Dr. Shirley Giroux, RCC. School Counsellor, Valemount, BC; Sessional Instructor, UNBC School of Education; Sole Proprietor, CompassioNorth Consulting
We hear a lot these days about all being in this together but also how we need to make sure we are engaging in self-care; how might these two messages fit together to provide us with the support we all need to stay resilient in these challenging times? What do we mean when we talk about resilience and why isn’t it something we can do on our own? In this presentation, you will have an opportunity to hear about some of the strategies and challenges of BC teachers who have thought and shared about how they have managed to stay teaching (and caring for children at work) while also caring for those in their own homes (e.g. their own children) and larger lives (e.g. friends and extended family). Through their stories and connections to the larger bodies of research on resilience and caregiver wellness, we will learn what kinds of strategies appear to best support sustained well-being when doing the challenging work of teaching and caring for other humans and why we might be so much better off to focus on collective care rather than self-care.
From this presentation, participants can expect to learn:
- Strategies that support resilience as a human who cares for and about other humans.
- Ideas to help enable and support collective care as a foundation of resilience.
- The importance of story and emotion in connecting with each other.
Key take-away message
It is natural and normal to struggle with multiple caregiving demands at home and at work and it doesn’t have to lead to ongoing negative repercussions for carers. Staying resilient (and even thriving) in doing this work does not have to be complicated and is not a question of self-care: a network of supportive relationships can help us realize the collective care that most strongly supports resilience while also helping us build compassionate systems to enable further growth and thriving on a large scale.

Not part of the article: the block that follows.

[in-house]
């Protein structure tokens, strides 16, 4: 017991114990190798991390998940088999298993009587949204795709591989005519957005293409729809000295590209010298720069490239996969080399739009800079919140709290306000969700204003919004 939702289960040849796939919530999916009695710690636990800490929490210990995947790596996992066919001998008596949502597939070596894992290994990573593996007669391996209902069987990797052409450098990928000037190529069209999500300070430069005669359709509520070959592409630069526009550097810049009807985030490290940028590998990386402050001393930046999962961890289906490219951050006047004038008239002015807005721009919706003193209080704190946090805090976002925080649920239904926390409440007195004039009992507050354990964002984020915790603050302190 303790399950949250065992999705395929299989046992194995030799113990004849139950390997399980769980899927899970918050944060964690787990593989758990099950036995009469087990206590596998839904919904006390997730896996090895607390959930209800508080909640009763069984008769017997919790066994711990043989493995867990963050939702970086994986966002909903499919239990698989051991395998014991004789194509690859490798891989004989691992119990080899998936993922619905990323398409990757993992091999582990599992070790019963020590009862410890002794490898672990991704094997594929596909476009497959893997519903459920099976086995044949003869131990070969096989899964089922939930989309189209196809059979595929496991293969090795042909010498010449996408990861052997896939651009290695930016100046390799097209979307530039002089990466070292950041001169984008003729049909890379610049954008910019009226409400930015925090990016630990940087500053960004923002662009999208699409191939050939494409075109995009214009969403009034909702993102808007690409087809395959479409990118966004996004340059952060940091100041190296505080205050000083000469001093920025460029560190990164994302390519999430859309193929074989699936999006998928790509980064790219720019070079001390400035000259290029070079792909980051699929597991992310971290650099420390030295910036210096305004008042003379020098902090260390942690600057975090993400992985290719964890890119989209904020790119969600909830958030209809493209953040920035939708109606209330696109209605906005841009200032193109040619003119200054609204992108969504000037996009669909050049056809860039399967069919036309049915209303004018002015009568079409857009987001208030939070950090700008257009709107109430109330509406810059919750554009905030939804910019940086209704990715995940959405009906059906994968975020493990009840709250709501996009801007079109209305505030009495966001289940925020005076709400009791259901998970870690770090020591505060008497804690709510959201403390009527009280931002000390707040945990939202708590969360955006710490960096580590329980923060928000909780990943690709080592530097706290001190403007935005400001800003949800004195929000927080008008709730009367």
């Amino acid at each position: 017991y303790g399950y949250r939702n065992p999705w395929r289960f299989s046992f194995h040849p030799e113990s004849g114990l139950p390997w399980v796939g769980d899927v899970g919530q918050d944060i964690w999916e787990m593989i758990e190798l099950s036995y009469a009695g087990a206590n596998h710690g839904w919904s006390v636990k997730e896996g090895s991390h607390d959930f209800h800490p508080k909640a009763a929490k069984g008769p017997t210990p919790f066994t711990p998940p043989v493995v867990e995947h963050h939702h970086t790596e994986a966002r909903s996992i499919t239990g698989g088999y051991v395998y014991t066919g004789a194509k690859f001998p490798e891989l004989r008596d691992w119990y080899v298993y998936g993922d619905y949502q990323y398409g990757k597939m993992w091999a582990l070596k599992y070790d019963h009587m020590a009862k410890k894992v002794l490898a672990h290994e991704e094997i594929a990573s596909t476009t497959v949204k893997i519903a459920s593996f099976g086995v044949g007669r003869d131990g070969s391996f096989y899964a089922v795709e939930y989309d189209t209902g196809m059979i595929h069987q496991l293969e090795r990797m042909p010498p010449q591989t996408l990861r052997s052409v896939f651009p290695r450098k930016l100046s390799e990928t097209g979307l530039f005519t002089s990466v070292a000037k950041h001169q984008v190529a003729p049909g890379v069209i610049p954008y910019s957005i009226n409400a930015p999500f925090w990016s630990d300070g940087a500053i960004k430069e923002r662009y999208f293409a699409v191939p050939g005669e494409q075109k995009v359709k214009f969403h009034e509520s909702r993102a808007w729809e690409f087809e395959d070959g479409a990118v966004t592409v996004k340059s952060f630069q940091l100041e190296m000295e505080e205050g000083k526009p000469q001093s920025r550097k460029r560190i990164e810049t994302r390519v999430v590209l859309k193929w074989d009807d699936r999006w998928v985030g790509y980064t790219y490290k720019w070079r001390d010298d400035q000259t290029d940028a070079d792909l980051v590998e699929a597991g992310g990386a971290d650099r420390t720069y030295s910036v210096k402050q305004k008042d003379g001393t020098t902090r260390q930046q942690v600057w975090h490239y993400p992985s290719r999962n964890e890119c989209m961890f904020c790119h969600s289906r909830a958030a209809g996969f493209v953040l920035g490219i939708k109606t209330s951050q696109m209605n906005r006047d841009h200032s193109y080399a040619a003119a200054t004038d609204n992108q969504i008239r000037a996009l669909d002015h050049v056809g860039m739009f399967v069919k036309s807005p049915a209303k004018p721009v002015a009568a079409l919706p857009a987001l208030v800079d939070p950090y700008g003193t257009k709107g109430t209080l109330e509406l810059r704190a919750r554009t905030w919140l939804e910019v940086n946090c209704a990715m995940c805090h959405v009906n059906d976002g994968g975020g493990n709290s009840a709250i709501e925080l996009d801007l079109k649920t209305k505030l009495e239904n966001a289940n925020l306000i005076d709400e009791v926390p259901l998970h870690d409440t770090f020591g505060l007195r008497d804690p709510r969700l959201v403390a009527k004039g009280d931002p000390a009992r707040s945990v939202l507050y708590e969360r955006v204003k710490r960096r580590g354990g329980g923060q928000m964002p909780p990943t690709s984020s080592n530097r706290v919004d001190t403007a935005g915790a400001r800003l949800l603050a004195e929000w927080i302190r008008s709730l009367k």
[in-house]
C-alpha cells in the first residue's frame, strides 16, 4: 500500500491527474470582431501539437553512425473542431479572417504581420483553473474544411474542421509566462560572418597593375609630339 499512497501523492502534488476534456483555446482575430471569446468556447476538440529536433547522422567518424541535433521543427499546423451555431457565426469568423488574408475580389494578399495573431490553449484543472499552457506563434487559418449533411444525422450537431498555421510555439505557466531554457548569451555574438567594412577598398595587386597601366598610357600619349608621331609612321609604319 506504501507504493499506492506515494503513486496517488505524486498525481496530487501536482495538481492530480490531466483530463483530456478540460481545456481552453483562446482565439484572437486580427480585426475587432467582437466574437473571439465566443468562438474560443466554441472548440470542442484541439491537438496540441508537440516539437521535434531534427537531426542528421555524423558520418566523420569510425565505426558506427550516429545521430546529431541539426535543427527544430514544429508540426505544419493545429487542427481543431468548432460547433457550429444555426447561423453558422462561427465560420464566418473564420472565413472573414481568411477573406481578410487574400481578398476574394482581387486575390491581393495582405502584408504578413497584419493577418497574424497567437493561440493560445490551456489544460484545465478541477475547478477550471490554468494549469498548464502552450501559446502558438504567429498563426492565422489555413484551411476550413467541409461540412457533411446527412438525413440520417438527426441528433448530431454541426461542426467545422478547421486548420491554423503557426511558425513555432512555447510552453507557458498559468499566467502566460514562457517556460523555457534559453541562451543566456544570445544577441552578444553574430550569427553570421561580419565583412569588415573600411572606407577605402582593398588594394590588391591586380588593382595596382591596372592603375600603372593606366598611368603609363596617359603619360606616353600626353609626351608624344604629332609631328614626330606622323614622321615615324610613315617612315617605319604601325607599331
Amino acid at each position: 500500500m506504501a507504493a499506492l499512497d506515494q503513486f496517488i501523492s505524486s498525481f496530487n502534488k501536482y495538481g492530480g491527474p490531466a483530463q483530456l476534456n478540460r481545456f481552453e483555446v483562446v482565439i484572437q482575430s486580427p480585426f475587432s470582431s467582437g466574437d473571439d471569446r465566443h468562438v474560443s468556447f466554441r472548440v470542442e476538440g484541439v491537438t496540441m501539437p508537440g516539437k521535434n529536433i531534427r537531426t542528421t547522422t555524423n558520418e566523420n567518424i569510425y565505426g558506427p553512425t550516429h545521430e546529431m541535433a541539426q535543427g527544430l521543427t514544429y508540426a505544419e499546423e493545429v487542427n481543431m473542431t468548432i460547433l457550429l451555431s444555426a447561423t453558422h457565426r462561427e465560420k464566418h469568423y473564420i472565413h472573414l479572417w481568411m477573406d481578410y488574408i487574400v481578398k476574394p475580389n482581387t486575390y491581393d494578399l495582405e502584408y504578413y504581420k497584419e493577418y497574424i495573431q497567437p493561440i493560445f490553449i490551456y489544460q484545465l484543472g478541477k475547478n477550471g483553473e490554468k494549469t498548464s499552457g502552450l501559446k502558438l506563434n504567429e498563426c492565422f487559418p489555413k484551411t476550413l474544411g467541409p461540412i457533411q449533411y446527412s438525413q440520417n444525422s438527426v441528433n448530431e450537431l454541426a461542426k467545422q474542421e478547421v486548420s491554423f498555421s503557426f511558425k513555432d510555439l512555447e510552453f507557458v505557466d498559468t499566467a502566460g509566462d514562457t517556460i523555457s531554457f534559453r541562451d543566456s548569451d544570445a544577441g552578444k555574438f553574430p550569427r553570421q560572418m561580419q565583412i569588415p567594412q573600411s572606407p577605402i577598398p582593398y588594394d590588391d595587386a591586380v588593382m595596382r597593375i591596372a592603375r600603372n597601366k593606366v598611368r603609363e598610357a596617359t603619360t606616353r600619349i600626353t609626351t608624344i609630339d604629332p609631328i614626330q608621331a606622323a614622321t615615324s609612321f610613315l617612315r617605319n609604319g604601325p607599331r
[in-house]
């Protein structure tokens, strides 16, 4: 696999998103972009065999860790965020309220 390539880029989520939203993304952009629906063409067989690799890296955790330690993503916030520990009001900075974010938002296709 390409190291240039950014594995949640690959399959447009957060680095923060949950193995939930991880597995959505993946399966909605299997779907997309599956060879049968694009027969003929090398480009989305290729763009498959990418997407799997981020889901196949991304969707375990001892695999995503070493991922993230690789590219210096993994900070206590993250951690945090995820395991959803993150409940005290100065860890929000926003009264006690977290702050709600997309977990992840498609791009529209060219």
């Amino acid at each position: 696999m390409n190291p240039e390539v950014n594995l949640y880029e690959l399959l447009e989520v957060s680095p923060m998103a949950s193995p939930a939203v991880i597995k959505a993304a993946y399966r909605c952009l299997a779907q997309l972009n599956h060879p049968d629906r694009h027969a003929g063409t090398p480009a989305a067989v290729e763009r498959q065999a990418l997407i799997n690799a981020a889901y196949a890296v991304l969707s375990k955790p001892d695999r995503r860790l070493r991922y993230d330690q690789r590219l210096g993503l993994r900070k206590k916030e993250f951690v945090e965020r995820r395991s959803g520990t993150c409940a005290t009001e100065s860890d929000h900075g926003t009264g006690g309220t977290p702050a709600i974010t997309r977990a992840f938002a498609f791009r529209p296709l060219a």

Change Your World: The Science of Resilience and the True Path to Success. Michael Ungar. 2019.
Trauma Stewardship: An Everyday Guide to Caring for Self While Caring for Others. Laura Van Dernoot Lipsky with Connie Burk. 2009.
The Resilient Practitioner: Burnout Prevention and Self-Care Strategies for Counsellors, Therapists, Teachers, and Health Professionals. Thomas Skovholt & Michelle Trotter-Mathison. 2000/2010
The child of two adventurous teachers, Shirley grew up in Saskatchewan, Canada’s North (all three territories at different points), and the village of Valemount, BC, to which she has lately returned with her husband and two school-aged children to be a school counsellor. Being half-time at each of Valemount Elementary and Secondary schools, she has the unique opportunity to work with all of the students, education staff, and school families in the village. Shirley trained as a secondary science teacher and started her teaching career in BC’s Cariboo-Chilcotin region where she taught for 13 years. She spent three years as an elementary school principal before deciding to move back to Valemount for her current position, which was too good to pass up. She also teaches sessional classes at two local universities.
Shirley is a Registered Clinical Counsellor with a particular interest in resilience, attachment, and infant mental health (especially with regards to caregiver support). She is a facilitator for multiple parent groups (Circle of Security, Connect, and Bounce Back & Thrive) and a trainer for the RIRO resilience training for ECEs and Sunshine Circles groups. She has also trained in use of the neurorelational framework, reflective parenting practice, and Theraplay for work with parent-child dyads. In 2019, she completed a PhD in Health Sciences wherein she combined her various interests to look at sources of resilience of self-identified female teachers who managed multiple caregiving demands in their daily work. This work won her two national awards. She continues to do independent research and is an EdCan expert contributor for their “Well at Work” series. Shirley is currently training to be a Compassionate Systems Master Practitioner where she is completing a project on how connection and resilience can be fostered for people living and working in rural and remote settings where there are typically fewer local resources. She also supports this work through her newest venture: CompassioNorth Consulting.